Yesterday was one of those days. Awake at 4 a.m., time for yoga under the net,  out of bed at 5 a.m., open security doors, light the gas stove, haul water, boil water, feed the animals, make sandwiches, coffee and tea for Sen Rafayel, check emails, load the truck with Jack and Auguste -- out of town before 8 a.m., leaving all in the capable hands of Mme Joceline and student staffer, Rosema.  Unfortunately the road up the mountain was slow and treacherous - we arrived in the village (28 km) at 11:20. The route was very dry - not a drop of mud. I always thought the  mud slowed us down. Mud seemed doable compared to 3 and 4 foot deep ruts which felt like concrete.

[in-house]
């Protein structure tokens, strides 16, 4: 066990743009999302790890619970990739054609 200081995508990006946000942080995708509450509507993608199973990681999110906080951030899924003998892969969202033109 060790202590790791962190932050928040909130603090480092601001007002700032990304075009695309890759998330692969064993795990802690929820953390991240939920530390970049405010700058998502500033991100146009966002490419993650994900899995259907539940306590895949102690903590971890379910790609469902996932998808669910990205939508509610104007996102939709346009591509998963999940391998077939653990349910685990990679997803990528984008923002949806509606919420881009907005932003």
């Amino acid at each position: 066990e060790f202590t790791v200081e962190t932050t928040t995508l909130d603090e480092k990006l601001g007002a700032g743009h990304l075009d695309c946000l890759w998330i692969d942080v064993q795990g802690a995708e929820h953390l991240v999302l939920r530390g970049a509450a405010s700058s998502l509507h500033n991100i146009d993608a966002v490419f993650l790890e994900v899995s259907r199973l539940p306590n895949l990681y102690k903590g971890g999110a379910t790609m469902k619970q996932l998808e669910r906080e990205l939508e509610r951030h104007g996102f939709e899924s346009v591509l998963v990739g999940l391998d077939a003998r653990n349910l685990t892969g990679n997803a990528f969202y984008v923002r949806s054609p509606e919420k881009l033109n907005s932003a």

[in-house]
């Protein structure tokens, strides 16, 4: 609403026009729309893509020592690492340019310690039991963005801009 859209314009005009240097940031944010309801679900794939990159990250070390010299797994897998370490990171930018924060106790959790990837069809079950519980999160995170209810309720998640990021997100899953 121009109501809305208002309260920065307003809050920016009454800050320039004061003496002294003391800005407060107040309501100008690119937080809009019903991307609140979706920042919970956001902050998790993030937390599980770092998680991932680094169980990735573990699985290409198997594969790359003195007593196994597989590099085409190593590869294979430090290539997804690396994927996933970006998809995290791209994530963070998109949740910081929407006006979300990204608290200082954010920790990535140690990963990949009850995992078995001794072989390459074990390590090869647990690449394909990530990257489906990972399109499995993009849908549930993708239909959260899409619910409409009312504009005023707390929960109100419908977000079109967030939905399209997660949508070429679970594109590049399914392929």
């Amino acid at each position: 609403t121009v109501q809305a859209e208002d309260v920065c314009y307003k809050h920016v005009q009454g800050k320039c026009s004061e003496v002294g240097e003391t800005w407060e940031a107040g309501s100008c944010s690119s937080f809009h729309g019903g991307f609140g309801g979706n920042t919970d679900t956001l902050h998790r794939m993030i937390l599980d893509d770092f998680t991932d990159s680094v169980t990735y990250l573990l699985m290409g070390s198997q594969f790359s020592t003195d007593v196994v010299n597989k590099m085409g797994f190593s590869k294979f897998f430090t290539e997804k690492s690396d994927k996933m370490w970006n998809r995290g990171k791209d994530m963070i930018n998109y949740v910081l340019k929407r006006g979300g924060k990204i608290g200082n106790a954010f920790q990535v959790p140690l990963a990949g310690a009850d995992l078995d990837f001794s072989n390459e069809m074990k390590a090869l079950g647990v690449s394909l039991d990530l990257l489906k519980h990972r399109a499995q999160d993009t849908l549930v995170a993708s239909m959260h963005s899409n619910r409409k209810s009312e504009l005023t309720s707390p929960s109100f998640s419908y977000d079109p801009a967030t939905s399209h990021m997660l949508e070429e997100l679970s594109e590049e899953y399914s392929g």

Djohn attempts a jerry-built causeway in front of our office
Sen Rafayel took us by surprise. We drove past our 'biwo-a' (office). It took a moment to realize that our neighbouring carpentry shop was no longer there and our parking space out front  was now a deep trench. This made the roadway considerably narrower. Thursday market exacerbated the problem. Two large projects are taking place in the village:  construction of a covered market place set  away from the main road  and canals which will hopefully stop the frequent flooding endured by villagers. Every year gardens and animals are swept  away and all too often drownings occur.

Jack and Auguste before the fireworks.
After backing the truck into a pile of gravel which did not block the road, Jack and Auguste began to unload provisions, when a truck marked POLICE skidded to a halt in front of us, effectively  blocking our exit.